Selma, R. F. D., 1 child of W. K. Eas
on, Selma ,R. F .D., 2 children of F.
J. Williams, Selma, R. F. D., 1 child of
C. A. Williams, Selma, R. F. D. chil
dren of W. S. Earp, Selma, R. F. D.,
Mabel Atkinson (col.) Princeton, No.
1, Sarah Josephine Holt, Princeton,
No. 1, Timothy Lane, (col.) Princeton,
Sylvester Lane, (colored) Prince
ton, Alvin Sullivant, Princeton, No. 3,
Blanche McNair, Zebulon, No. 1, baby
J. A. Harris, Zebulon, No. 1, children
of Wm. Brown, Selma, No. 1, chil
dren of Marsh Murphy, Selma, R. F.
D., children of Mrs. Mary Ellen Davis,
Selma, No. 1, children of Matthew
Murphy, Selma ,No. 1, children of
Needham Ward, Selma, children of J.
W. Harris, Clayton, children of J. B.
Harrison, Clayton, No. 1, children of
David Eatman, Clayton, No. 1, chil
dren of Daniel Harper, Selma, 1.
Typhoid Fever ? Will Temples, Ben
son, R. F. D.
Small Pox ? Adam Medlin, Selma.
MRS. THEL HOOKS,
County Quarantine Officer.
Buy War Savings.
Mr. Editor: ? I wish that I might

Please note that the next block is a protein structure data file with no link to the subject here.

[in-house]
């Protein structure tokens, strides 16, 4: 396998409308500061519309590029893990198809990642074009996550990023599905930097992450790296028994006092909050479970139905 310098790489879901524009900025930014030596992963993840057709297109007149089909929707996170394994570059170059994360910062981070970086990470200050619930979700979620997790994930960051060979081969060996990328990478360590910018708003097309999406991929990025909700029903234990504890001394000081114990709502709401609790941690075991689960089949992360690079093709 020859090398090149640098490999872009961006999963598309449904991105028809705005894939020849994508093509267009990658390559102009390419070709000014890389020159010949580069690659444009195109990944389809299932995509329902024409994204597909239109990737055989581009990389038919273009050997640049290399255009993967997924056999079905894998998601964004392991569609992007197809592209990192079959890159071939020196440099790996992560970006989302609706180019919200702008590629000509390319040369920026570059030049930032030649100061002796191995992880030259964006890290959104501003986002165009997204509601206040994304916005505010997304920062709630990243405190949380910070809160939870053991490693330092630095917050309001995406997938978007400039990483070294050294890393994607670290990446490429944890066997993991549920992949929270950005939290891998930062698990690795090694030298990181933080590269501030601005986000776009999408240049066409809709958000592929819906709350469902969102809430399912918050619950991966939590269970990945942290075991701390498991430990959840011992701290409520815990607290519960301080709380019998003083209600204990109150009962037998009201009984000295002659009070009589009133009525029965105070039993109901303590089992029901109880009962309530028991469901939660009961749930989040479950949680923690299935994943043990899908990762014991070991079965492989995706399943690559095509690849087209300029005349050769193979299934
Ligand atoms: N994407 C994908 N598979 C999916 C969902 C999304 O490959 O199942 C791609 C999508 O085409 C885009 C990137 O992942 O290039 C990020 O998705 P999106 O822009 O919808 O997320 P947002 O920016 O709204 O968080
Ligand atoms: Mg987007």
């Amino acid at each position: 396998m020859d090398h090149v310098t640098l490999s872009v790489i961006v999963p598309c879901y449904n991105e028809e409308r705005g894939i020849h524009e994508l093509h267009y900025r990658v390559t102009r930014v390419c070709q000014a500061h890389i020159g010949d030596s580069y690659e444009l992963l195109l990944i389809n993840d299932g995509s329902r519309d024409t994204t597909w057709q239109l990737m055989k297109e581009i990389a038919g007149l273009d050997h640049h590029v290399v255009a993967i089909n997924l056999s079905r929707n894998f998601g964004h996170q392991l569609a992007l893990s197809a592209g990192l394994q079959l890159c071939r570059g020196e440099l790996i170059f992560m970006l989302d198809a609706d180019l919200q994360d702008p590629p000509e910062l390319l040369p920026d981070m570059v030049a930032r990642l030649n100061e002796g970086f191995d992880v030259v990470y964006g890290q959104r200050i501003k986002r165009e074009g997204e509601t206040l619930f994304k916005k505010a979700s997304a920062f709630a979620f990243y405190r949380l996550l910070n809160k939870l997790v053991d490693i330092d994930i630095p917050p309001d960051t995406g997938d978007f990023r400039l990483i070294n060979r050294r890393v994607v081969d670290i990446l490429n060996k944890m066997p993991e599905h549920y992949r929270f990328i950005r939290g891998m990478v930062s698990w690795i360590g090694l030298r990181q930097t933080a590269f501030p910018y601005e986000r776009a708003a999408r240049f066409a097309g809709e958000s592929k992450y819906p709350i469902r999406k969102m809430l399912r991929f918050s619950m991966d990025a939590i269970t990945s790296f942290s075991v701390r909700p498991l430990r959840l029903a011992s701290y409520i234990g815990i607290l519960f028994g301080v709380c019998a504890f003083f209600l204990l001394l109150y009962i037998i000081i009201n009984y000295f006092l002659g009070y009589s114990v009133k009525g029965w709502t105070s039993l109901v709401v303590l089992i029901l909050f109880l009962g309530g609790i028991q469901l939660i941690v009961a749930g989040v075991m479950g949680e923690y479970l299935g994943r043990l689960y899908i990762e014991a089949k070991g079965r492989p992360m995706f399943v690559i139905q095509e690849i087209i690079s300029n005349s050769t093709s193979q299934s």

say or do something to encourage the
people of our township to rightly con
sider the great good they can do for
our Government by lending their mon
ey to Uncle Sam to aid in the win
ning of this war, besides the principal
and interest that we get paid to us in
1923. I wish all the men of our
township, could have been present at
our school house Friday night, the
6th and heard the earnest appeal
made to the audience along this line
by Dr. Eason, who claims to be no
orator and unprepared on the grounds
that another man had promised to do
the speaking and who failed to be
there. However all present, I am
quite sure, will agree with me that
the manner in which he told us of
our duty to the Govern nent, deserves
very great praise. The doctor told us
that the Government needed our mon
ey and must have it, to run this war,
that it lay to our choice to lend and
get it back with interest, or pay it
by taxation. The issue could not
have been explained in any more fit
ting words by any one; and I hope it
may have the proper effect upon the